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How to Choose the Correct Divert for Your Conveyor System Design

 
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With the demand for same-day and next-day shipping becoming more and more prevalent in the world of e-commerce and industrial distribution, it is more important than ever for products to be routed to multiple areas in a facility in an efficient manner.  Routing products within a facility using a conveyor system can reduce labor and increase throughput.  How do you transfer your products off of a main conveyor line to be routed to other areas in the facility?  This is where choosing the proper divert for your system comes into play. 

There are many factors to consider when choosing what type of divert is best for your system:

  1. Product – What is the product that is being diverted?  Is it in a tote, corrugate box, or polybag?  What are the maximum and minimum length, width, height, and weight of the product? 
  2. Rate – How many products are needed to be diverted per minute, per hour, or per shift? 
  3. Operation – Do the cartons need to maintain orientation through the divert?  Does the product need to divert to one side or both sides? 
  4. Facility – Can we use compressed air to power the diverter, or is an all-electric system required?  What is the footprint that can be allocated to the divert location?

There is a wide-range of divert options that are available, ranging from fairly simple to highly complex.  All are designed to be integrated into specific applications.  Utilizing the wrong technology can prove disastrous, so it’s important to consult with an experienced systems application engineering company such as Bastian Solutions to better understand the proper equipment to utilize.

Below are some of the most common divert technologies available.

Pushers

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Pushers are often the least expensive way to divert product.  One (or more) pusher arms are positioned along the side of a belted or roller conveyor.  The pusher arms activate to divert product 90-degrees onto a take away conveyor.  Pushers are effective when using corrugate boxes or totes that contain non-fragile items in slow to medium rate applications.  Pushers can typically divert up to 30 cartons per minute.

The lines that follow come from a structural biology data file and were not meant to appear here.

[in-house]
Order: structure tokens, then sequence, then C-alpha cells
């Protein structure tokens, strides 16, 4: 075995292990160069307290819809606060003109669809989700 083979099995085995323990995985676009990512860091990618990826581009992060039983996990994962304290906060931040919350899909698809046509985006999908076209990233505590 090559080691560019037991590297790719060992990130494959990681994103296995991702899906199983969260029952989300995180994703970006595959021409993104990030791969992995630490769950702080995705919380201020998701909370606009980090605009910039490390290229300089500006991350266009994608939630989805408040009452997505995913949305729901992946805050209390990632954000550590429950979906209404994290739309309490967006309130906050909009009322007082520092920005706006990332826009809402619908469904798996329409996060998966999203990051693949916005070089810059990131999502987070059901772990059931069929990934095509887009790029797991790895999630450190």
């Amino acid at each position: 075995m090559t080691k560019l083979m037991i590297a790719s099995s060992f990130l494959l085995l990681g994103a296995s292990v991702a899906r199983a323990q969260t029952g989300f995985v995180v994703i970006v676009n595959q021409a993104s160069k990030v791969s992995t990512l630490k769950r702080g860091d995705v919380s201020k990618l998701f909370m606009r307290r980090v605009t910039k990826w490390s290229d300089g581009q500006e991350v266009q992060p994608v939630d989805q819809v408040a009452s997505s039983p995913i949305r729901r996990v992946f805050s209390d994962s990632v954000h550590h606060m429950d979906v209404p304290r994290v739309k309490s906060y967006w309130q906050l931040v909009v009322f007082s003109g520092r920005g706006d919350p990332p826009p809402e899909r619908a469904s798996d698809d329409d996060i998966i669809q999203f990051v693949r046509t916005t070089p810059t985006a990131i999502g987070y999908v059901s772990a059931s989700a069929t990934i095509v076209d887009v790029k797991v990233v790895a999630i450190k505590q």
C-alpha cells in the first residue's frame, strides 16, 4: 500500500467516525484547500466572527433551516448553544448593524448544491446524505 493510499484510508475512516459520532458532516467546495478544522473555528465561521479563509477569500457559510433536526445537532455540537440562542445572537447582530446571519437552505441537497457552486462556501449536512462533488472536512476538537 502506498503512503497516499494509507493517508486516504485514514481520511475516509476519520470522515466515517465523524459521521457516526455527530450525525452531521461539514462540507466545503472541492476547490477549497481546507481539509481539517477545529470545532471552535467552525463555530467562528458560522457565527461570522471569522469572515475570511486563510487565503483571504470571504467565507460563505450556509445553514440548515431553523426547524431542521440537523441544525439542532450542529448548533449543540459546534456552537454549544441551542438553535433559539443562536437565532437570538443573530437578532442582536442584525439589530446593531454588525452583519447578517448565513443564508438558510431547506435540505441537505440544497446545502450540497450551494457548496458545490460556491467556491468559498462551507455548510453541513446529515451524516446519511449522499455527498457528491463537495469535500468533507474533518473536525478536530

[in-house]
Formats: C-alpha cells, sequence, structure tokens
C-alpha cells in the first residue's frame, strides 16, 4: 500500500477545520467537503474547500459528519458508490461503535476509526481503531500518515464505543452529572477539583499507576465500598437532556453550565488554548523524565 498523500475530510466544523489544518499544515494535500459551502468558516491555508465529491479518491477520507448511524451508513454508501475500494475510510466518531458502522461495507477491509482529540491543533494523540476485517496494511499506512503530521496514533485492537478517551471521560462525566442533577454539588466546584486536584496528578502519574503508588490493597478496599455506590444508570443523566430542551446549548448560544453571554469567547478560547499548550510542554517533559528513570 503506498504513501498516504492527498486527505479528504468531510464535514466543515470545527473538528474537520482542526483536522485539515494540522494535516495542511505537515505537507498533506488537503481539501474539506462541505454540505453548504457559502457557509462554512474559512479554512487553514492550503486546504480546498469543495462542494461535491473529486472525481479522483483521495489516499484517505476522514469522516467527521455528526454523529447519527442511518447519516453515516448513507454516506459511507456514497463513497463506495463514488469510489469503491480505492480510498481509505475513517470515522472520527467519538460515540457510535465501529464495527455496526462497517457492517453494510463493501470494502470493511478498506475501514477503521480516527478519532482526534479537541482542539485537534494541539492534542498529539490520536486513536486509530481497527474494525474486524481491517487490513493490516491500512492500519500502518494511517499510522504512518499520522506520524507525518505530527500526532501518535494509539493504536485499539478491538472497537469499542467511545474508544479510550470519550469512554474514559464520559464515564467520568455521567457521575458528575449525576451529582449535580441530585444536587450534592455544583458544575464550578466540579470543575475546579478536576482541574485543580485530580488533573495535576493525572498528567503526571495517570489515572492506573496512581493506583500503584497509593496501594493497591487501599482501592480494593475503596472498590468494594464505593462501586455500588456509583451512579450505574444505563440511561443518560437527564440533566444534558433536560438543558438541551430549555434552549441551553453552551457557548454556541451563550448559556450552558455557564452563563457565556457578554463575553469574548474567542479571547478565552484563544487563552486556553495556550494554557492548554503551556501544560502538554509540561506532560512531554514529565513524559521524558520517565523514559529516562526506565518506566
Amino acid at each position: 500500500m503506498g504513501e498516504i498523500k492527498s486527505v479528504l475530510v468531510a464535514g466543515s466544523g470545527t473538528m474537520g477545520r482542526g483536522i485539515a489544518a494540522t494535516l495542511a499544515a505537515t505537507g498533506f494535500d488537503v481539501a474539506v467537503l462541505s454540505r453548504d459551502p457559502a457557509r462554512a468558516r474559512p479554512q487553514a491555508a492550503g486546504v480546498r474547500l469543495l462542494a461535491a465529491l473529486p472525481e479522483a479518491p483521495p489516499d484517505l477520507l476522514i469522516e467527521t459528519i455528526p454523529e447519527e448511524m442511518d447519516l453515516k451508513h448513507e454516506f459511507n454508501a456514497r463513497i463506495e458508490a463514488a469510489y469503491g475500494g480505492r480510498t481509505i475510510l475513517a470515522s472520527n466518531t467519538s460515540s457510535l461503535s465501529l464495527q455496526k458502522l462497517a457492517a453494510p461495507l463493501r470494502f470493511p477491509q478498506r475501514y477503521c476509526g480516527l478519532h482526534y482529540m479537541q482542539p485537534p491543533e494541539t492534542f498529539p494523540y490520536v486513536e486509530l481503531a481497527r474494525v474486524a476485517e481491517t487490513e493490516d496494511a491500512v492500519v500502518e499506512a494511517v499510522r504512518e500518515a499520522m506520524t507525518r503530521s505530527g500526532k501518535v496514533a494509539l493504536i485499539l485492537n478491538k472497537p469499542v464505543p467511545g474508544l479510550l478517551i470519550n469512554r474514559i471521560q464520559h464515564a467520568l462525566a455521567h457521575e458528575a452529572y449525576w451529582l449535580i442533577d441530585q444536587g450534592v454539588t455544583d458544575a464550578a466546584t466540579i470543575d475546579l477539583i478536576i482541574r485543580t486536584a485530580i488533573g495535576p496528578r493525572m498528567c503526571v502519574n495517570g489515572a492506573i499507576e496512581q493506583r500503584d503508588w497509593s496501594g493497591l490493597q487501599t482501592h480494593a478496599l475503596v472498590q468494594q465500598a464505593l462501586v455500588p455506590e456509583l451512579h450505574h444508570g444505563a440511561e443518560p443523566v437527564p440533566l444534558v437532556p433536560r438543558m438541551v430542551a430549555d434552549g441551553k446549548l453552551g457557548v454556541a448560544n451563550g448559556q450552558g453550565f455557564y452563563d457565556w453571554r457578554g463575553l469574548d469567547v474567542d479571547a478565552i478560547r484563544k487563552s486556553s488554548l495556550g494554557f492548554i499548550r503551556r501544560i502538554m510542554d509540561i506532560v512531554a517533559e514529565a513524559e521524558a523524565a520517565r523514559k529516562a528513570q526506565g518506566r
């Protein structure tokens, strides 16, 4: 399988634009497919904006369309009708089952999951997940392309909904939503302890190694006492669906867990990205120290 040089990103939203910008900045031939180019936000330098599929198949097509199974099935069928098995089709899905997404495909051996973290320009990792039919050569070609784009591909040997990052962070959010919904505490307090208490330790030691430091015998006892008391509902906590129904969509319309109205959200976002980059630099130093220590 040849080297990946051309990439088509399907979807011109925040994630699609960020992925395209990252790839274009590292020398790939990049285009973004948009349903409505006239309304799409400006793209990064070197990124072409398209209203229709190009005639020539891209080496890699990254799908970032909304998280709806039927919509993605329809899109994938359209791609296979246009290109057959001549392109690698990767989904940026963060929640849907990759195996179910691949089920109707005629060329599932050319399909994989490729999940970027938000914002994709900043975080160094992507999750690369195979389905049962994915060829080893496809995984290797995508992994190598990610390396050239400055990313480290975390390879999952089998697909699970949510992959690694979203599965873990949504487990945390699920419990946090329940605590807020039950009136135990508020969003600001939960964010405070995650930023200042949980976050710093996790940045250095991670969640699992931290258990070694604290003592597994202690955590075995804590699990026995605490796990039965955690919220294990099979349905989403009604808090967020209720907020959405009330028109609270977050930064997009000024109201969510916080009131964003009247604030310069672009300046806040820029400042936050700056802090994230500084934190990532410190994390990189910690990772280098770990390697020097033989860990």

90-Degree Diverts

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For more precise and gentler 90-degree diverting at a higher rate, pop-up diverts are a great option.  A good example of this would be the High Rate Transfer (HRT).  The HRT has narrow timing belts to allow products to pass through the divert, and pop-up narrow rollers for diverting product off at a 90-degree angle.  The HRT is capable of throughput rates reaching 40 cases per minute and is an ideal option for small cases (down to 6”L x 4”W), totes, and even polybags in some applications.  Optionally, the HRT can divert to just one or both sides of the conveyor, and can provide very tight divert centers, as small as 24”.  The HRT features an all-electric actuation, leading to very quiet and low-maintenance operation.

Pivot Wheel Diverts

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Some applications may require the product to maintain its orientation through the divert.  In these cases, a pivot wheel divert (PWD) is often a great choice.  The PWD is ideal for medium-volume sortation of varying sized products, including small cases as small as 9”L x 6”W.  Diverting the product at 30-degrees onto an angled spur maintains the case’s orientation through the divert.  The PWD offers optional bi-directional diverting at rates up to 60 cases per minute.
 

Chain Transfers

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For heavier products, including pallet loads, chain transfers are usually the best option for diverting.  Chain transfers utilize pop-up strands of drag chain to divert products off of chain-driven live roller conveyors.  With load capacities of up to 4,000 lbs., the chain transfer allows products to be routed around the facility without needing extra touches from forklifts.  Bi-directional transfers are available as well.  Chain transfer rates can reach up to 10 products per minute. 

Higher Rates

At rates higher than 60 cartons per minute, standard diverts will no longer be sufficient.  At these rates, a sortation solution is most likely needed. To learn more about sortation conveyors, read our article Sorting Through Sorters: Your Guide to Sortation Conveyor.

To maximize effectiveness and throughput when routing via conveyor system, it's vital to choose the correct divert for the type of item and volume of items being conveyed. If you're still not sure what the best option is, contact us and we'd be happy to help. 

Author: Jack Barry

Jack is a Field Application Engineer in the Bastian Solutions Chicago office.  He has a Bachelor of Science degree in mechanical engineering from the University of Dayton.  As an FAE, he works directly with customers in designing and implementing automation solutions in the Chicago area, as well as Wisconsin, Iowa, and the rest of Illinois.

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